Zelenskyy Wants Big Banks Prosecuted For War Crimes

July 31, 2022

Ukraine president Volodymyr Zelenskyy’s economic advisor Oleg Ustenko has said that the Ukrainian government believes that big banks are aiding Russia’s war efforts in Ukraine through financing companies that trade oil in Russia. This includes JPMorgan, HSBC and Citigroup.

CNBC Interview

He revealed this in an interview with CNBC, where Ustenko was asked if he wants to see these banks convicted for war crimes, to which he answered, “Exactly.”

He also said that Zelenskyy himself believes they should be held accountable for prolonging the conflict in Ukraine, which has seen over 5,000 civilians killed and caused the Ukrainian economy to decline by an expected 35-40%.

Ustenko also said that the Ukrainian government, namely the Ministry of Justice and the security service, is spending time collecting information about which companies are financing Russia and plans to take all of the evidence to the International Criminal Court.

Pressure On Banks

This is likely to pressure major US and European banks to cut ties with groups that are trading Russian oil, following a letter sent to the chiefs of these banks last week. It asks them to cut off financing for businesses that sell shares to Gazprom and Rosneft and trade Russian oil and warns that these banks will not be permitted to take part in the reconstruction of Ukraine when the war is over.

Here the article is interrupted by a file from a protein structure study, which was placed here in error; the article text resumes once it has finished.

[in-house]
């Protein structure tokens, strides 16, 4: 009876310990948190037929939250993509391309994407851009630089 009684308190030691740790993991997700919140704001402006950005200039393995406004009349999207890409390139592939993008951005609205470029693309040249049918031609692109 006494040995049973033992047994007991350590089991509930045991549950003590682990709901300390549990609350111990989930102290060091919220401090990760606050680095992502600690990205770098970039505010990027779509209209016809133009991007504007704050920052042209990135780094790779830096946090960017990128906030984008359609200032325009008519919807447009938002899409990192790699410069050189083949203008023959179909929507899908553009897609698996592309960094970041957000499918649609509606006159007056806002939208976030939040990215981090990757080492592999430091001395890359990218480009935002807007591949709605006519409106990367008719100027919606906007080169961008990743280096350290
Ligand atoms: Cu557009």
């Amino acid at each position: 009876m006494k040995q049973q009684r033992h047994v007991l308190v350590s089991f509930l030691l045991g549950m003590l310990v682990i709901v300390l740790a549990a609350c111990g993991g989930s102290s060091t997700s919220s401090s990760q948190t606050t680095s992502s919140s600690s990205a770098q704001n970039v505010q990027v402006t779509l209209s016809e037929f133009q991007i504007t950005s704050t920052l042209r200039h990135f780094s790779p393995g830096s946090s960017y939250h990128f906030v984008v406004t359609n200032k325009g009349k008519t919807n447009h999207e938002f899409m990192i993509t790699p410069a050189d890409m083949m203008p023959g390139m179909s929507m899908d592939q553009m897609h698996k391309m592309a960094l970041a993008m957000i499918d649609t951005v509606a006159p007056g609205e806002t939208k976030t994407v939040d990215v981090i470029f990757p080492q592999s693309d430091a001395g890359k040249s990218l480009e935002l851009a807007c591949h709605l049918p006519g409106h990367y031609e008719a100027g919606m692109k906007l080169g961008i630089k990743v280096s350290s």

In an attempt to stay on the right side of history and save their reputation, we are likely to see these banks cutting their ties with Russian oil. However, the knock-on effect on global economics and the stock market of this could be significant, with banks having reduced capacity to sell stocks to big Russian companies resulting in lower stock market rankings.

Already the UK is suffering from increased energy bills thanks in part to delays and complications with the Nord Stream 2 pipeline which sends 55 billion cubic metres of gas a year to Europe, bypassing Ukraine. Further complications with Russian gas could escalate this.

It’s also obvious that the Ukrainian economy is likely to suffer the more the conflict goes on, especially if these banks do not pull out of Russian deals impacting the overall global market significantly.